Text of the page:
The Trouble with Zoos
I have a confession to make. I’ve struggled in writing this particular blog post for several months now. I’ve drafted and deleted many feeble attempts but they always turn out the same. Meh. I just can’t convey the volcano of passion I feel for this subject in a concise, clear and compelling way.
And then last week happened.
For anyone blessed enough to be off of social media for the past two weeks consider yourself very, very lucky to have missed the soul crushing, disturbing and completely avoidable tragedy of the baby elephant at the Pittsburg Zoo.
For those of you who missed this vomit inducing display of marketing at the expense of another living creature play out, let me just tell you that the zoo in Pittsburg has a breeding facility, in which this poor little elephant was born. According to zoo officials, the mother was unable to care properly for her infant, (something which rarely, if ever, happens in the wild). The infant, born prematurely, was removed from its mother and put on display, even to the point of being paraded around wearing a branded sports team blanket. After several agonizing months, the little calf stopped eating. Amidst much media frenzy, and after trying, in the zoos words “everything”, the nameless baby elephant was euthanized.
Can we all see the problem here?
First and foremost, let’s put aside the inherent cruelty of keeping animals the size of elephants in small enclosures, and lets focus on the staggering emotional, spiritual and intellectual intelligence of elephants. It’s highly likely, that with their massive brains, they are fully cognizant of the fact that they are, indeed, prisoners, that their families have been stolen from them and that their babies are being born into slavery, deprived of every natural experience an elephant should have.
Few things draw such an intense reaction as zoos. People have fond memories of visiting zoos as children; they want to take their own kids to the zoo. Now, I can’t speak for other animals, and I can’t speak for every zoo, but I am going to go on a limb here and state, unequivocally, that elephants do not belong in any zoo, period.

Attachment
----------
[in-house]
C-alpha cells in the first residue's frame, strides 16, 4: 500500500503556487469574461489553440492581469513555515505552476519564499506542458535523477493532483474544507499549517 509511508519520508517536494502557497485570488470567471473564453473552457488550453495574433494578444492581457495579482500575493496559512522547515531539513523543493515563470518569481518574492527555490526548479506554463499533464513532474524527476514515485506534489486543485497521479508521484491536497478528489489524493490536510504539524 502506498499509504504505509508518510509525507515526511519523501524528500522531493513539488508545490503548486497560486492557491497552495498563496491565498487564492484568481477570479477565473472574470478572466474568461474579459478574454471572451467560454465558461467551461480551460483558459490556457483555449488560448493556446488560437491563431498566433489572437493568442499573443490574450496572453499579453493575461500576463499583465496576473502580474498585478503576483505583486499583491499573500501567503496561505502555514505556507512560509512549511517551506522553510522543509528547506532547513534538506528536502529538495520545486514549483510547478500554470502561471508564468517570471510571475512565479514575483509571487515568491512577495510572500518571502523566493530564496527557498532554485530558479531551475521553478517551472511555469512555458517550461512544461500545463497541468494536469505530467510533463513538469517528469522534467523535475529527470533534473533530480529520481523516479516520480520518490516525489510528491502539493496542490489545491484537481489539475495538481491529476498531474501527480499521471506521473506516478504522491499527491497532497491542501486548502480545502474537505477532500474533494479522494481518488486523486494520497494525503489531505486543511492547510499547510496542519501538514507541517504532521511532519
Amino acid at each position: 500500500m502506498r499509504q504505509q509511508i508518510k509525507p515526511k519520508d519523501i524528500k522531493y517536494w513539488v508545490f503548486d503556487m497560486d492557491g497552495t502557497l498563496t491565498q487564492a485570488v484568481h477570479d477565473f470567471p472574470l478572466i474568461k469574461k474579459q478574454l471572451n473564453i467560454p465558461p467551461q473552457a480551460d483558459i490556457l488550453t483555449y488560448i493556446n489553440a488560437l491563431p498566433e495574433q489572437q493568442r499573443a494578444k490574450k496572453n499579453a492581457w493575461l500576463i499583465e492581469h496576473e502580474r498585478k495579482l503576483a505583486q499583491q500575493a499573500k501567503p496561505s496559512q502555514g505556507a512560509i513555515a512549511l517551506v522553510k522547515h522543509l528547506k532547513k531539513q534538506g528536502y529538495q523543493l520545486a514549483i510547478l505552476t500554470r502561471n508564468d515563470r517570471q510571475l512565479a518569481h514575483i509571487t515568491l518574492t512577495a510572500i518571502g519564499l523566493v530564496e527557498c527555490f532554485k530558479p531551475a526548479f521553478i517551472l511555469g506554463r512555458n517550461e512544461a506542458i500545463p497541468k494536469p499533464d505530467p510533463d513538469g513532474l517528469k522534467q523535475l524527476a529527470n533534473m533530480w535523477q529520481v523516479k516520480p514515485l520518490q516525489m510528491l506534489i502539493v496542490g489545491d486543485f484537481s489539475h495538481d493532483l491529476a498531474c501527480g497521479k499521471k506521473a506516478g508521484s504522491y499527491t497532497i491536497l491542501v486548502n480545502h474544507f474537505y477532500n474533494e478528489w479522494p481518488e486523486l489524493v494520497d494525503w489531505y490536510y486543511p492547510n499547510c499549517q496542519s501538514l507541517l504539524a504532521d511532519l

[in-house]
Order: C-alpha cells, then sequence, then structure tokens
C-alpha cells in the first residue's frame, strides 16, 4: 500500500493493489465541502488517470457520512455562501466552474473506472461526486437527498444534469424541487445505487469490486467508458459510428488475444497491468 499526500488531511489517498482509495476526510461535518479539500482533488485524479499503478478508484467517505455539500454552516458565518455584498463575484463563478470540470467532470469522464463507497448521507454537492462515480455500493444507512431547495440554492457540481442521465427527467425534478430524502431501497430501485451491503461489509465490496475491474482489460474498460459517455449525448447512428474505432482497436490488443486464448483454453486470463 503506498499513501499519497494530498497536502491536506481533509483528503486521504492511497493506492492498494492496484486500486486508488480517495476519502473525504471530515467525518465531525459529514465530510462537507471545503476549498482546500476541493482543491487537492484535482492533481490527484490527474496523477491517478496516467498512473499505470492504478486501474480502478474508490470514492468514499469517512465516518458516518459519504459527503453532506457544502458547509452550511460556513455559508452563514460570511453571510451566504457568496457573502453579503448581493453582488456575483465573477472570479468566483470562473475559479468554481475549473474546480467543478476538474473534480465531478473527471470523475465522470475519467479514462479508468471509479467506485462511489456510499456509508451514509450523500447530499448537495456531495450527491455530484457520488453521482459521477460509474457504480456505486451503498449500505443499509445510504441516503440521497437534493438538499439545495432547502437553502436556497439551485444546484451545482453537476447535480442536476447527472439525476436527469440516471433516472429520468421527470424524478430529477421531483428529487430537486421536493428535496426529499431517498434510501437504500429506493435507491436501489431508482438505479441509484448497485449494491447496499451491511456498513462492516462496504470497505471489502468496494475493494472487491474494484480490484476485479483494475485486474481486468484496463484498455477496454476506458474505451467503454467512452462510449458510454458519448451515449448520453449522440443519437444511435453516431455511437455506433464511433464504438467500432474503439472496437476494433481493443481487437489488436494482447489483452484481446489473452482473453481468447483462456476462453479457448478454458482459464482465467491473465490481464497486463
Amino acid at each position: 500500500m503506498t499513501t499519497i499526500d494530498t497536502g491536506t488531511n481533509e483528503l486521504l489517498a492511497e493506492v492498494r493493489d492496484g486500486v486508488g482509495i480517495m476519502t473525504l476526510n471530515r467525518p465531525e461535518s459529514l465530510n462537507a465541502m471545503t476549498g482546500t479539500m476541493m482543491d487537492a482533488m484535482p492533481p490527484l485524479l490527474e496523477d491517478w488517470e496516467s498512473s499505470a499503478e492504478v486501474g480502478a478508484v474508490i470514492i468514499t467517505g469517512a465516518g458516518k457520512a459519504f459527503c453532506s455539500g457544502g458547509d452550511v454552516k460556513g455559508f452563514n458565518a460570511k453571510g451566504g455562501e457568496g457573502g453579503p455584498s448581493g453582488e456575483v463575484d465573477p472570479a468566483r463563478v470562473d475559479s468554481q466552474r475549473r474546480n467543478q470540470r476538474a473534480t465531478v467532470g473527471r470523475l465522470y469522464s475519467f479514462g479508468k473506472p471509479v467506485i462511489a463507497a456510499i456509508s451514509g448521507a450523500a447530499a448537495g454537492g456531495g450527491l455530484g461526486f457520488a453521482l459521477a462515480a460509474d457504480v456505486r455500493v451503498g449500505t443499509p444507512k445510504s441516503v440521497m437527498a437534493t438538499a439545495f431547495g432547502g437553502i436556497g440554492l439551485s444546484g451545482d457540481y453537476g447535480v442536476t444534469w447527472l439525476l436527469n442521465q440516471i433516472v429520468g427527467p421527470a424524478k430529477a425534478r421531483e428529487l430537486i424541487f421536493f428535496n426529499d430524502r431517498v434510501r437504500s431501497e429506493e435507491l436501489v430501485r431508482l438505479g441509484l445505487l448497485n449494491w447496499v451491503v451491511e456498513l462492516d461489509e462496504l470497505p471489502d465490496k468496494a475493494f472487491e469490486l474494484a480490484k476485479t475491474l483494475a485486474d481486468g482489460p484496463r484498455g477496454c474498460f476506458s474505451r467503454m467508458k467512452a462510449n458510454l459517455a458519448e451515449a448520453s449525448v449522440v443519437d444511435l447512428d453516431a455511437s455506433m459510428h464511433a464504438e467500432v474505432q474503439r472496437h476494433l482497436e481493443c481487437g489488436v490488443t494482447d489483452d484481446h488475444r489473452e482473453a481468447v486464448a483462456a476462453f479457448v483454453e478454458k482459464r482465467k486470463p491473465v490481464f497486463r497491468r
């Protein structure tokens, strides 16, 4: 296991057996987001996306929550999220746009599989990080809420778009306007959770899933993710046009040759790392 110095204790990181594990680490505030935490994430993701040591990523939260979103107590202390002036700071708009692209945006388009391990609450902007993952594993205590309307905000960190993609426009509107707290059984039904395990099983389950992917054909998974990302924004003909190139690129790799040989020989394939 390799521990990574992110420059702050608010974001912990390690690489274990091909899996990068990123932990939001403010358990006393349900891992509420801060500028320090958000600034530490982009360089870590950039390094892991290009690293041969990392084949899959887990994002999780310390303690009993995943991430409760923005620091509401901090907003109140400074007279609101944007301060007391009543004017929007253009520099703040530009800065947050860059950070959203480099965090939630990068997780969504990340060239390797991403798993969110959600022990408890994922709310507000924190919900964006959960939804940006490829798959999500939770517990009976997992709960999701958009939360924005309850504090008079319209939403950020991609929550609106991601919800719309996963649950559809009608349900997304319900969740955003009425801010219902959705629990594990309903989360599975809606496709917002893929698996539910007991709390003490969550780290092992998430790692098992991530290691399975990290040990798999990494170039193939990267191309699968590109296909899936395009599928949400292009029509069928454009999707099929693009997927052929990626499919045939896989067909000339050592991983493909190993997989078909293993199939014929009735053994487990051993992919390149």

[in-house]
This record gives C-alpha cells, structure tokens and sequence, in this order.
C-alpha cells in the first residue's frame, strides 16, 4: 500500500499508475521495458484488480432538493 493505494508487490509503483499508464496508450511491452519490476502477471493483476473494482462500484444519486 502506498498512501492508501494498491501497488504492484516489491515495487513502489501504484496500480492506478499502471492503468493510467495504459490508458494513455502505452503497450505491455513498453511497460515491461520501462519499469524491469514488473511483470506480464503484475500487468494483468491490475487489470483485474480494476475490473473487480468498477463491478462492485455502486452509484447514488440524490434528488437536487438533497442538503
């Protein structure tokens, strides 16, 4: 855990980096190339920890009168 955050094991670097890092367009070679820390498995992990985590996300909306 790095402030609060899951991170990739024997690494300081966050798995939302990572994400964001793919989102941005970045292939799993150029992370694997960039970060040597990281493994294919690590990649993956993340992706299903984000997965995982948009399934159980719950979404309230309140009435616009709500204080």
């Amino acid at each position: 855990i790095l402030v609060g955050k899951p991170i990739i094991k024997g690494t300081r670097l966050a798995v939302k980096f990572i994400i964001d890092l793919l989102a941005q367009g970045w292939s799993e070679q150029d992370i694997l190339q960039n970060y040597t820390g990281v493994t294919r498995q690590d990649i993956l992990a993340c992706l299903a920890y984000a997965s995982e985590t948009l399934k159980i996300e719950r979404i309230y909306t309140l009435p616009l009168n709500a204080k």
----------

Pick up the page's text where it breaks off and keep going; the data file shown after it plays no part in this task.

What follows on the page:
Close your eyes and imagine yourself, just living your life. Imagine someone kidnaps you and takes you to a one-room apartment. Maybe this apartment has a lot of cool things you want in it (maybe it doesn’t). There is a catch, though, You will never, ever be able to leave this one room apartment, AND they are going to make you have the same routine every day until you die, with no end in sight. Additionally, they may force you to create a family with complete strangers, and when one of you has a baby, they will take that baby away from you and force it to grow up in its own tiny apartment where it will never, ever see you again.
People recoil when envisioning that life for themselves or their children.
Why then, is it OK for us to inflict this life on creatures that are as smart and emotional as we are?
Don’t even get me started on zoochosis*, the way bull elephants are treated, the drastically reduced lifespan of elephants in zoos, the number of lone elephants in substandard enclosures, the diseases and emotional trauma they endure, because, let’s be honest, for zoos, elephants are big money makers.
“But how will my child learn about elephants if they can’t see one in a zoo?” so the argument goes.
“Ask any 9 year old to describe a dragon, T-Rex or a unicorn. I guarantee you they can, and they’ve never seen one of those in a zoo!”
My intent isn’t to shame people who have happy memories of visiting a zoo. We can only make decisions based upon information we have at the time. The complexity of elephants is only now being discovered by scientists. Our moral compass for what is right and wrong must evolve along with our expanding awareness of the needs of these amazing beings.
I applaud parents who strive to inject a love of animals into their children. Compassion begins at home. Fortunately, now it is easier to entrance children with elephants than ever before. Stunning documentaries, fantastic, interactive programs even incredible, life sized puppetry**, are all wonderful ways to learn about elephants.
Ultimately, what needs to adjust is the way in which we look at the creatures we share this planet with. We must promote the idea that other beings exist WITH us, not FOR us. They have their own wants, needs and agendas, independent of us humans. Until we can make that leap and teach our children to make that leap, the future of these most majestic creatures will always be at risk and baby elephants will continue to die, nameless, in the zoo.
*Zoochosis is the term used to describe the stereotypical behavior of animals in captivity. Stereotypic behavior is defined as a repetitive, invariant behavior pattern with no obvious goal or function, brought on by the stress of forced, unnatural captivity.
** The Show- 1903 Circus uses gigantic, life like, elephant puppets, technology and choreography to create the thrill of seeing elephants.